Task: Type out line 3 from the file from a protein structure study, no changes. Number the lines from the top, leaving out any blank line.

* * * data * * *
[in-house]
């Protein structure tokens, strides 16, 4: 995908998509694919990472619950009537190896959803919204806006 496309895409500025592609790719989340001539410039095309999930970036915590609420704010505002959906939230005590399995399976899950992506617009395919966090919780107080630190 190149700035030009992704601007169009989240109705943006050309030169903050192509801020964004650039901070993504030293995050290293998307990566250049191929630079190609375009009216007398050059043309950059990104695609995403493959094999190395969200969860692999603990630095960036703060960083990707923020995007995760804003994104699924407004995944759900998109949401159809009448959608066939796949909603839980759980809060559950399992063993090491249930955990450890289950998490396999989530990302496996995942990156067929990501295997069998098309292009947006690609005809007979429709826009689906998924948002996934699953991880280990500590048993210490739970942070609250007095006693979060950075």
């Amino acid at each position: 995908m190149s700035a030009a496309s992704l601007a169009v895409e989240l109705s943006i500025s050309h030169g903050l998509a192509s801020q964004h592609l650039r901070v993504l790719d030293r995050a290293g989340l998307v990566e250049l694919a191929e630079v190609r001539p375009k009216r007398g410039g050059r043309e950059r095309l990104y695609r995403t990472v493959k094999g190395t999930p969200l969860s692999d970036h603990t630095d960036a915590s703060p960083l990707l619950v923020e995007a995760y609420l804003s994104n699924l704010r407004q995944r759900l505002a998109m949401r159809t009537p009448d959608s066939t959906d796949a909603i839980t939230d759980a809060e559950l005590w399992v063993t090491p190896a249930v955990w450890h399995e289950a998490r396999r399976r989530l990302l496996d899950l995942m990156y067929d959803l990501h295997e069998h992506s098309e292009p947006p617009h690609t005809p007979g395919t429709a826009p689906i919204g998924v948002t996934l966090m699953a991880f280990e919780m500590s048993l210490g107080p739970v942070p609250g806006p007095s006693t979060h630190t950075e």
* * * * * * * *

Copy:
């Amino acid at each position: 995908m190149s700035a030009a496309s992704l601007a169009v895409e989240l109705s943006i500025s050309h030169g903050l998509a192509s801020q964004h592609l650039r901070v993504l790719d030293r995050a290293g989340l998307v990566e250049l694919a191929e630079v190609r001539p375009k009216r007398g410039g050059r043309e950059r095309l990104y695609r995403t990472v493959k094999g190395t999930p969200l969860s692999d970036h603990t630095d960036a915590s703060p960083l990707l619950v923020e995007a995760y609420l804003s994104n699924l704010r407004q995944r759900l505002a998109m949401r159809t009537p009448d959608s066939t959906d796949a909603i839980t939230d759980a809060e559950l005590w399992v063993t090491p190896a249930v955990w450890h399995e289950a998490r396999r399976r989530l990302l496996d899950l995942m990156y067929d959803l990501h295997e069998h992506s098309e292009p947006p617009h690609t005809p007979g395919t429709a826009p689906i919204g998924v948002t996934l966090m699953a991880f280990e919780m500590s048993l210490g107080p739970v942070p609250g806006p007095s006693t979060h630190t950075e």